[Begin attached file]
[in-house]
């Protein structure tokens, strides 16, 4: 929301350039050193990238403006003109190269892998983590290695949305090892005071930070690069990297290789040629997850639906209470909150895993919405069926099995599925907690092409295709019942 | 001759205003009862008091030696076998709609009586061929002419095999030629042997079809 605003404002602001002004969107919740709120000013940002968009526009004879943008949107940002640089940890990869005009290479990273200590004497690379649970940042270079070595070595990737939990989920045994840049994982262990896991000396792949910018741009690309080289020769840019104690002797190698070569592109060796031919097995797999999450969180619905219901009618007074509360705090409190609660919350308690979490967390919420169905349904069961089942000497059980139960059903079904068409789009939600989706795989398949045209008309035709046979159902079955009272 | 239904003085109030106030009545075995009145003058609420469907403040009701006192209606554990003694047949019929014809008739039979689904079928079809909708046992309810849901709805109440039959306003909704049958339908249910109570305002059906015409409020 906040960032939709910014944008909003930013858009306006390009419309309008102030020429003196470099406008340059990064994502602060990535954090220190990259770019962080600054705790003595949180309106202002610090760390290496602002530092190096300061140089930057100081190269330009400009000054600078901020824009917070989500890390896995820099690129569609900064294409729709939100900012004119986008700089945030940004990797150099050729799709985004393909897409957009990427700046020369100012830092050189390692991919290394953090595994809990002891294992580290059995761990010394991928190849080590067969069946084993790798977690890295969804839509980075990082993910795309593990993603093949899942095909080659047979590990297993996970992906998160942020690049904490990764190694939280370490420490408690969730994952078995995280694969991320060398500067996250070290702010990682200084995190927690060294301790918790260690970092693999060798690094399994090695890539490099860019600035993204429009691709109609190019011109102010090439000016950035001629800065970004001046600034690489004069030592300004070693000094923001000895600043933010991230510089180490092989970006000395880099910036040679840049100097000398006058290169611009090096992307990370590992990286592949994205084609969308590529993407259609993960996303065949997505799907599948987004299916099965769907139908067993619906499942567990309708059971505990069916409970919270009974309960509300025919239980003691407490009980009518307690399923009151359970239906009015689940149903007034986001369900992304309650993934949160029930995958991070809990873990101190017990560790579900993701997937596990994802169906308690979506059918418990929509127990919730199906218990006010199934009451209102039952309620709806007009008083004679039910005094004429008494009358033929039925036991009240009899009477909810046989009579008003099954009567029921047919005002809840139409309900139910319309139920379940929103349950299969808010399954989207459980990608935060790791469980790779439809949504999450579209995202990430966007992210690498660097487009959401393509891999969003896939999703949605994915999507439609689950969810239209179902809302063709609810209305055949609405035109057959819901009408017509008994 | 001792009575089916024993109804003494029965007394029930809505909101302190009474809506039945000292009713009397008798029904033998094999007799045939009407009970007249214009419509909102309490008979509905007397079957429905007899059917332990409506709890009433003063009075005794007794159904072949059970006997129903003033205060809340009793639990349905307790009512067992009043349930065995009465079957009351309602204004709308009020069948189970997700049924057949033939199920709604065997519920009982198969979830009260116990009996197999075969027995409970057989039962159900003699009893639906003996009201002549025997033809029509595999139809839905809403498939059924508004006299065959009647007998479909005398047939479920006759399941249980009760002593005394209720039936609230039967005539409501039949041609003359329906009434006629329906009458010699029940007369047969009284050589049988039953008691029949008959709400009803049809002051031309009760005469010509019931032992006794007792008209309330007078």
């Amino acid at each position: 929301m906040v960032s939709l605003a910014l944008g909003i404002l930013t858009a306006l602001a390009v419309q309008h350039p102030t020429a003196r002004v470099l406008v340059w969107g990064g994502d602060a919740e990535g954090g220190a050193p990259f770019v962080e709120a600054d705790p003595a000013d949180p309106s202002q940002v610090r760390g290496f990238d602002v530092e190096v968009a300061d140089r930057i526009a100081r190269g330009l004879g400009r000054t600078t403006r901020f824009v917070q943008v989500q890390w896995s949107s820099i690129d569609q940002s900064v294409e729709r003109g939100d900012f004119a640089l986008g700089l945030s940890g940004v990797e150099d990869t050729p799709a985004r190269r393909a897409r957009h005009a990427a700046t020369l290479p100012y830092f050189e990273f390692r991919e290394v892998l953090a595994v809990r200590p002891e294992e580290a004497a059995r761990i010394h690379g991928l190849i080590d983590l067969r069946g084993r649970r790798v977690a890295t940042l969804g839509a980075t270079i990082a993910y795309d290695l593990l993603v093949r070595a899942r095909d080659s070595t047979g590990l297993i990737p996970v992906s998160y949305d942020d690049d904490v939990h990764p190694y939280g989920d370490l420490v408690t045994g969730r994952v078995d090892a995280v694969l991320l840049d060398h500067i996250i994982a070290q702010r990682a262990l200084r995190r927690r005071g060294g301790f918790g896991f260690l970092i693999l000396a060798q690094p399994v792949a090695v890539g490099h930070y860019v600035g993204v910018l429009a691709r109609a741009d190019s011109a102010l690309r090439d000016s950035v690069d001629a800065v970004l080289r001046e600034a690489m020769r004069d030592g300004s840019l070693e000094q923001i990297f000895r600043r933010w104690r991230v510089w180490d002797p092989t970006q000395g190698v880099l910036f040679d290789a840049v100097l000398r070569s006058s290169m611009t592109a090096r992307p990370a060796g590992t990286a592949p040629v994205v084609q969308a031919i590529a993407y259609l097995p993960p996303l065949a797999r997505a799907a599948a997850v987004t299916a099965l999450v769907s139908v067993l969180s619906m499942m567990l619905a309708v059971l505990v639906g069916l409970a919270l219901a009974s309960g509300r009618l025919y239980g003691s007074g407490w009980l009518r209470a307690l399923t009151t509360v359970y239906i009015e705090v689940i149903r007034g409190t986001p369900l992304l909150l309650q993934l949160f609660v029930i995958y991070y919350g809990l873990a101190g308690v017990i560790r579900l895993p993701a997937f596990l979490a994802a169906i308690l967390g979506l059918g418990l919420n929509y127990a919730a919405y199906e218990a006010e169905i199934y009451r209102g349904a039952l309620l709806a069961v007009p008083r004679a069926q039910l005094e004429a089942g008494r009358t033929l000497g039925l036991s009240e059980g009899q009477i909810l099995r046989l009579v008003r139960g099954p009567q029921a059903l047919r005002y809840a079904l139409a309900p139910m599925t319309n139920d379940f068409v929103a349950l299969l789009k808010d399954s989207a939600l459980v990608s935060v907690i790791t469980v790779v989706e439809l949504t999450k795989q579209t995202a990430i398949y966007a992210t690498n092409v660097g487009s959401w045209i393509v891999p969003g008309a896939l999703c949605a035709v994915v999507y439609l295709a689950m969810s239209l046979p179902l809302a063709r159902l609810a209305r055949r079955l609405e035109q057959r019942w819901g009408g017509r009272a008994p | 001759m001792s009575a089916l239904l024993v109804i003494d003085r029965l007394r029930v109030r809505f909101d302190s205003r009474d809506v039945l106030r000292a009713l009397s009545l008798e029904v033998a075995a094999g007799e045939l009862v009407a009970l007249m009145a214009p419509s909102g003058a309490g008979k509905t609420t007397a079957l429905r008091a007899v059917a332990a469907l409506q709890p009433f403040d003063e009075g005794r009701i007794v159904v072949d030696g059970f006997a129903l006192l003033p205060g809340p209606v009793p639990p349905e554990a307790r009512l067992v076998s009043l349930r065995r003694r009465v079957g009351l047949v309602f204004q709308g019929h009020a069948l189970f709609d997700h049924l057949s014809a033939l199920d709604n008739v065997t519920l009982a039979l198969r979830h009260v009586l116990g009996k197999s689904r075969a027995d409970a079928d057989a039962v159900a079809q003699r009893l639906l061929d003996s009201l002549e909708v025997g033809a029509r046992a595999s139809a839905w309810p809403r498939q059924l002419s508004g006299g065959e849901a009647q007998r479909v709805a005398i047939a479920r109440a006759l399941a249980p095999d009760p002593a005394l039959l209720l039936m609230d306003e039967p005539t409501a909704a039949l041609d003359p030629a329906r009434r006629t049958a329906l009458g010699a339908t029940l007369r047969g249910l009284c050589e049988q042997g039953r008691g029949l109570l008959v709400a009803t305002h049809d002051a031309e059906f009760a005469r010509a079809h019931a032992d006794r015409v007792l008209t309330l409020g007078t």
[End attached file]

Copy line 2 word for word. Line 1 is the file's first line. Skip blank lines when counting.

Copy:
């Protein structure tokens, strides 16, 4: 929301350039050193990238403006003109190269892998983590290695949305090892005071930070690069990297290789040629997850639906209470909150895993919405069926099995599925907690092409295709019942 | 001759205003009862008091030696076998709609009586061929002419095999030629042997079809 605003404002602001002004969107919740709120000013940002968009526009004879943008949107940002640089940890990869005009290479990273200590004497690379649970940042270079070595070595990737939990989920045994840049994982262990896991000396792949910018741009690309080289020769840019104690002797190698070569592109060796031919097995797999999450969180619905219901009618007074509360705090409190609660919350308690979490967390919420169905349904069961089942000497059980139960059903079904068409789009939600989706795989398949045209008309035709046979159902079955009272 | 239904003085109030106030009545075995009145003058609420469907403040009701006192209606554990003694047949019929014809008739039979689904079928079809909708046992309810849901709805109440039959306003909704049958339908249910109570305002059906015409409020 906040960032939709910014944008909003930013858009306006390009419309309008102030020429003196470099406008340059990064994502602060990535954090220190990259770019962080600054705790003595949180309106202002610090760390290496602002530092190096300061140089930057100081190269330009400009000054600078901020824009917070989500890390896995820099690129569609900064294409729709939100900012004119986008700089945030940004990797150099050729799709985004393909897409957009990427700046020369100012830092050189390692991919290394953090595994809990002891294992580290059995761990010394991928190849080590067969069946084993790798977690890295969804839509980075990082993910795309593990993603093949899942095909080659047979590990297993996970992906998160942020690049904490990764190694939280370490420490408690969730994952078995995280694969991320060398500067996250070290702010990682200084995190927690060294301790918790260690970092693999060798690094399994090695890539490099860019600035993204429009691709109609190019011109102010090439000016950035001629800065970004001046600034690489004069030592300004070693000094923001000895600043933010991230510089180490092989970006000395880099910036040679840049100097000398006058290169611009090096992307990370590992990286592949994205084609969308590529993407259609993960996303065949997505799907599948987004299916099965769907139908067993619906499942567990309708059971505990069916409970919270009974309960509300025919239980003691407490009980009518307690399923009151359970239906009015689940149903007034986001369900992304309650993934949160029930995958991070809990873990101190017990560790579900993701997937596990994802169906308690979506059918418990929509127990919730199906218990006010199934009451209102039952309620709806007009008083004679039910005094004429008494009358033929039925036991009240009899009477909810046989009579008003099954009567029921047919005002809840139409309900139910319309139920379940929103349950299969808010399954989207459980990608935060790791469980790779439809949504999450579209995202990430966007992210690498660097487009959401393509891999969003896939999703949605994915999507439609689950969810239209179902809302063709609810209305055949609405035109057959819901009408017509008994 | 001792009575089916024993109804003494029965007394029930809505909101302190009474809506039945000292009713009397008798029904033998094999007799045939009407009970007249214009419509909102309490008979509905007397079957429905007899059917332990409506709890009433003063009075005794007794159904072949059970006997129903003033205060809340009793639990349905307790009512067992009043349930065995009465079957009351309602204004709308009020069948189970997700049924057949033939199920709604065997519920009982198969979830009260116990009996197999075969027995409970057989039962159900003699009893639906003996009201002549025997033809029509595999139809839905809403498939059924508004006299065959009647007998479909005398047939479920006759399941249980009760002593005394209720039936609230039967005539409501039949041609003359329906009434006629329906009458010699029940007369047969009284050589049988039953008691029949008959709400009803049809002051031309009760005469010509019931032992006794007792008209309330007078």